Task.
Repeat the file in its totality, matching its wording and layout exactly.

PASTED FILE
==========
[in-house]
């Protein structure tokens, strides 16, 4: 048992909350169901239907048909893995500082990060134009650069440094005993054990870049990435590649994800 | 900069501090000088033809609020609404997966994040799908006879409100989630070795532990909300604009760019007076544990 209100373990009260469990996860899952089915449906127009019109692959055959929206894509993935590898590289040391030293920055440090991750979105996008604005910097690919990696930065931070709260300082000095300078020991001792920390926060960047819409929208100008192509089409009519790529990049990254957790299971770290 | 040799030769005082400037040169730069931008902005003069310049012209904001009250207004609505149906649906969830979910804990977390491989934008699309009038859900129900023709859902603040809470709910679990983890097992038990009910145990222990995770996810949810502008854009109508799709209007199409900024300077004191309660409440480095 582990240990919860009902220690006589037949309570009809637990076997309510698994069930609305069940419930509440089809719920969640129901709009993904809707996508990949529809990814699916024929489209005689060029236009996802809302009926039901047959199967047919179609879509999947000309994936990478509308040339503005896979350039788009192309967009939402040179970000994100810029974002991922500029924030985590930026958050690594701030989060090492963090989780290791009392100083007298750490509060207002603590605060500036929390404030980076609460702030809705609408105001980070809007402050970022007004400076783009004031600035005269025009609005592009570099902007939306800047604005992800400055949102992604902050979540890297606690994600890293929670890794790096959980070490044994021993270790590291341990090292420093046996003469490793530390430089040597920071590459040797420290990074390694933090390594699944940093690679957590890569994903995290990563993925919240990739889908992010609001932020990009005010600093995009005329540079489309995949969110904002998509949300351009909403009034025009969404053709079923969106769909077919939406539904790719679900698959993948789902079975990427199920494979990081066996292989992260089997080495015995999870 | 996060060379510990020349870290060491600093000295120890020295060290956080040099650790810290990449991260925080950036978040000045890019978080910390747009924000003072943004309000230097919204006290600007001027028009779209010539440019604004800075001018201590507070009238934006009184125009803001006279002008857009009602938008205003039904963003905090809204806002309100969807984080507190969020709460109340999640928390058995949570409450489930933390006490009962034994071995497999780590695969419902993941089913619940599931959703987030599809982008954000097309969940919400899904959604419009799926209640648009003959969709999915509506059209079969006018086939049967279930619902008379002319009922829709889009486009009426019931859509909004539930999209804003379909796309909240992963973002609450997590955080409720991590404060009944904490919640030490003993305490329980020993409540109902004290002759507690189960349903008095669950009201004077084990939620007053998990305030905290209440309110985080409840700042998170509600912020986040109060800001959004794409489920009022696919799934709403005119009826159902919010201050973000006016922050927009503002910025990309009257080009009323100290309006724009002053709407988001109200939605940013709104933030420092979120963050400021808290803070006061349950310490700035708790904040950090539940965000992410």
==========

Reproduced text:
[in-house]
């Protein structure tokens, strides 16, 4: 048992909350169901239907048909893995500082990060134009650069440094005993054990870049990435590649994800 | 900069501090000088033809609020609404997966994040799908006879409100989630070795532990909300604009760019007076544990 209100373990009260469990996860899952089915449906127009019109692959055959929206894509993935590898590289040391030293920055440090991750979105996008604005910097690919990696930065931070709260300082000095300078020991001792920390926060960047819409929208100008192509089409009519790529990049990254957790299971770290 | 040799030769005082400037040169730069931008902005003069310049012209904001009250207004609505149906649906969830979910804990977390491989934008699309009038859900129900023709859902603040809470709910679990983890097992038990009910145990222990995770996810949810502008854009109508799709209007199409900024300077004191309660409440480095 582990240990919860009902220690006589037949309570009809637990076997309510698994069930609305069940419930509440089809719920969640129901709009993904809707996508990949529809990814699916024929489209005689060029236009996802809302009926039901047959199967047919179609879509999947000309994936990478509308040339503005896979350039788009192309967009939402040179970000994100810029974002991922500029924030985590930026958050690594701030989060090492963090989780290791009392100083007298750490509060207002603590605060500036929390404030980076609460702030809705609408105001980070809007402050970022007004400076783009004031600035005269025009609005592009570099902007939306800047604005992800400055949102992604902050979540890297606690994600890293929670890794790096959980070490044994021993270790590291341990090292420093046996003469490793530390430089040597920071590459040797420290990074390694933090390594699944940093690679957590890569994903995290990563993925919240990739889908992010609001932020990009005010600093995009005329540079489309995949969110904002998509949300351009909403009034025009969404053709079923969106769909077919939406539904790719679900698959993948789902079975990427199920494979990081066996292989992260089997080495015995999870 | 996060060379510990020349870290060491600093000295120890020295060290956080040099650790810290990449991260925080950036978040000045890019978080910390747009924000003072943004309000230097919204006290600007001027028009779209010539440019604004800075001018201590507070009238934006009184125009803001006279002008857009009602938008205003039904963003905090809204806002309100969807984080507190969020709460109340999640928390058995949570409450489930933390006490009962034994071995497999780590695969419902993941089913619940599931959703987030599809982008954000097309969940919400899904959604419009799926209640648009003959969709999915509506059209079969006018086939049967279930619902008379002319009922829709889009486009009426019931859509909004539930999209804003379909796309909240992963973002609450997590955080409720991590404060009944904490919640030490003993305490329980020993409540109902004290002759507690189960349903008095669950009201004077084990939620007053998990305030905290209440309110985080409840700042998170509600912020986040109060800001959004794409489920009022696919799934709403005119009826159902919010201050973000006016922050927009503002910025990309009257080009009323100290309006724009002053709407988001109200939605940013709104933030420092979120963050400021808290803070006061349950310490700035708790904040950090539940965000992410």